The new sales center for the Mirabeau B. is looking pre-fab! Now at the northwest corner of Hyde Park and Waugh: two 20-ft. recycled shipping containers, outfitted with a solar array on a digitally fabricated rack. The website for Metalab, the architecture firm in charge of the project, claims the solar panels will generate 180 kilowatt hours per month. What’s that figure converted to condo sales?
Oh, but selling condos is apparently only this structure’s day job for now:
Solar panels on the roof can fold shut at night or during bad weather, said Andrew Vrana from Metalab.
“We would like to further develop this as a solution,” he said. “People could have one of these made and put in their backyard and supplement their energy with solar power.”
Below: more pics!
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That house built out of shipping containers on Cordell St. in Brookesmith looks like it’ll be ready for delivery soon. Yes, this was a spec house — and yes, there already is a buyer.
Last year, Numen Development owners Katie Nichols and John Walker used shipping containers to construct the Apama Mackey Gallery on 11th St. in the Heights — because the gallery owner wanted a structure she can move when the property owner kicks her off the land. But the house Numen is building on Cordell looks like it’s going to be around for a while. It comes with its own, uh . . . doublewide lot, and it’s right across the street from a meat-processing plant.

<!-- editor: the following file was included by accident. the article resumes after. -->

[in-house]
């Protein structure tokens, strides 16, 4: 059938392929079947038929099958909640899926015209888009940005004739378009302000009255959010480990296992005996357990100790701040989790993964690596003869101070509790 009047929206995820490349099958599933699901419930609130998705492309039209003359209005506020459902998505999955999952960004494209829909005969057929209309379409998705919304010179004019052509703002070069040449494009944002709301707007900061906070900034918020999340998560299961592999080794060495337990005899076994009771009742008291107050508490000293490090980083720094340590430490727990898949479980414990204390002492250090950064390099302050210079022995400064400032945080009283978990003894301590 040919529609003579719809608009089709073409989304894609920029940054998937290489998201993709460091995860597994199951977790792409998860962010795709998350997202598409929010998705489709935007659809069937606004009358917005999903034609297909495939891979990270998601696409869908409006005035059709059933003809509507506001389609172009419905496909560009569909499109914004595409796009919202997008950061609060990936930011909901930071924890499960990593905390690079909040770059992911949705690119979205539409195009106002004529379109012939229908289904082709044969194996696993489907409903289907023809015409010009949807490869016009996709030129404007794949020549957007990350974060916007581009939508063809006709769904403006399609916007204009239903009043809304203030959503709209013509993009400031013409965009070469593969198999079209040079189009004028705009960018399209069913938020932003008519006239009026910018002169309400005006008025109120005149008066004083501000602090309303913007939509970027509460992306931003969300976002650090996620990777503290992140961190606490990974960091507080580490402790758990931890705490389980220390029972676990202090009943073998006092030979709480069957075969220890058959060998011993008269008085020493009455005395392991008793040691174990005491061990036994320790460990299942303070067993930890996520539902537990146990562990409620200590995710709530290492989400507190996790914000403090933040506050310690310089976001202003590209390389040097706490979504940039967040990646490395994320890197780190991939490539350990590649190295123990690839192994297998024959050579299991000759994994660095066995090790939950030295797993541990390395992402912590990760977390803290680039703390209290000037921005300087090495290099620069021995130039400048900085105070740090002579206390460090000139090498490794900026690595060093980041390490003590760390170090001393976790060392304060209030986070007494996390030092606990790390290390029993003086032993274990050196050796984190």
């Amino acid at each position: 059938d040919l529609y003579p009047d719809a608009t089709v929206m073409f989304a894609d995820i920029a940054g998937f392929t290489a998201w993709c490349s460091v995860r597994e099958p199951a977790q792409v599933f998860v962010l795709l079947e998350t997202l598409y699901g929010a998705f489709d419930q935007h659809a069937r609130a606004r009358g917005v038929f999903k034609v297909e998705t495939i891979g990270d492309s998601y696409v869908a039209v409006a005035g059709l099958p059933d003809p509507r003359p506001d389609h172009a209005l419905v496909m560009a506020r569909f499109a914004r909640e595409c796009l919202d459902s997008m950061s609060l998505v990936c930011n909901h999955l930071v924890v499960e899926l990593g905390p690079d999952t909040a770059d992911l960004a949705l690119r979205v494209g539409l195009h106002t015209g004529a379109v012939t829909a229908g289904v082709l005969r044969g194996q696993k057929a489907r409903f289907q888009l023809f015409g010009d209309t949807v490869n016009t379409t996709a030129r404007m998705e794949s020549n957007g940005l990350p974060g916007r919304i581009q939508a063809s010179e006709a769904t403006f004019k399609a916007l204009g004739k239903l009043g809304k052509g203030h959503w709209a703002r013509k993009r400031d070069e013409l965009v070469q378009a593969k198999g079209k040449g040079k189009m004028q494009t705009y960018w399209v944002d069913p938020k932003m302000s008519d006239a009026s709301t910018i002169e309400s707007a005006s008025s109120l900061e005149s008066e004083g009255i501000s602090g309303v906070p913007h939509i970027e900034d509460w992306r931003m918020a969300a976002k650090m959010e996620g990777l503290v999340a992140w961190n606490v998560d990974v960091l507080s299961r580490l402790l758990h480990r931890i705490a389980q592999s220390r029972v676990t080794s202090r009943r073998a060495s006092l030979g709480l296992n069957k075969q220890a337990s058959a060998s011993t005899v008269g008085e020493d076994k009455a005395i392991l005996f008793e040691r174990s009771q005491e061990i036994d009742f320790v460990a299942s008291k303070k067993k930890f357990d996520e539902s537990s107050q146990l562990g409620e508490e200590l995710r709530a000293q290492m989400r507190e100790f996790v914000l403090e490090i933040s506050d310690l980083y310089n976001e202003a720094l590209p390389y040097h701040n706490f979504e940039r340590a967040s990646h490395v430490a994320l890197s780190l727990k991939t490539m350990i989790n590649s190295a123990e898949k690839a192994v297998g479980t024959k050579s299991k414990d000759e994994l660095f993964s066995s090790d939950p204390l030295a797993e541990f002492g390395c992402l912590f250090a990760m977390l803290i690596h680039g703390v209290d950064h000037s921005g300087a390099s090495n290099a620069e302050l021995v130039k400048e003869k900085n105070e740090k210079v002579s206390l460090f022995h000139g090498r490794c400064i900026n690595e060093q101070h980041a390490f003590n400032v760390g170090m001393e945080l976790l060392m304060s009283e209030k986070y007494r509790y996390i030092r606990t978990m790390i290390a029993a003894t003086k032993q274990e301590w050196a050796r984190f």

After the jump: drawings, models, and an earlier construction photo of this neat little three-bedroom, three-bath, 1,851-square-foot package!
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Here’s a building method that seems well-suited for Houston: It’s fast, it’s temporary, and it involves both shipping containers and fine art. Remember the demolition permit for the site on 11th Street in the Heights we mentioned a few days back? By Friday, it’ll have a completed building on it, according to ‘stina, who wrote in her LiveJournal Wednesday:
Today, the shipping containers will be delivered and installed to the new site of the 1400 square foot gallery, and you can see for yourself what this form of construction looks like. They started this morning with merely a few spread footings and grade beams and they’ll finish this evening with all the containers set and a good portion (if not all) of the roof in place.
It’s the new Apama Mackey Gallery, pieced together out of three shipping containers by Numen Development. The gallery will occupy the site for a few years, until the landowner is ready for a more permanent development in that location. Then Mackey will be able to move the gallery to a new lot she hopes to find in the meantime.
Some of the project’s green features, according to ‘stina’s report:
- From conception of the idea in March, it has been three short months to a nearly final product!
- The Mackey Gallery is built to be moved and reassembled with less than 5% waste.
- Custom panelized roof and floor system utilizing Structural Insulated Panels (SIPs are extremely energy efficient and virtually eliminate the need for traditional framing while dramatically reducing waste and build time.)
- Clerestory panels and office windows made from Polygal. (An insulated polycarbonate that is more energy efficient than glass, yet less expensive and more secure.)
- The job site for the Gallery will need NO dumpsters because the building process has so little waste.
- Even the parking lot will be made of Permeable Paving squares which are green, and reusable.
Photo: Flickr user Ross Dunn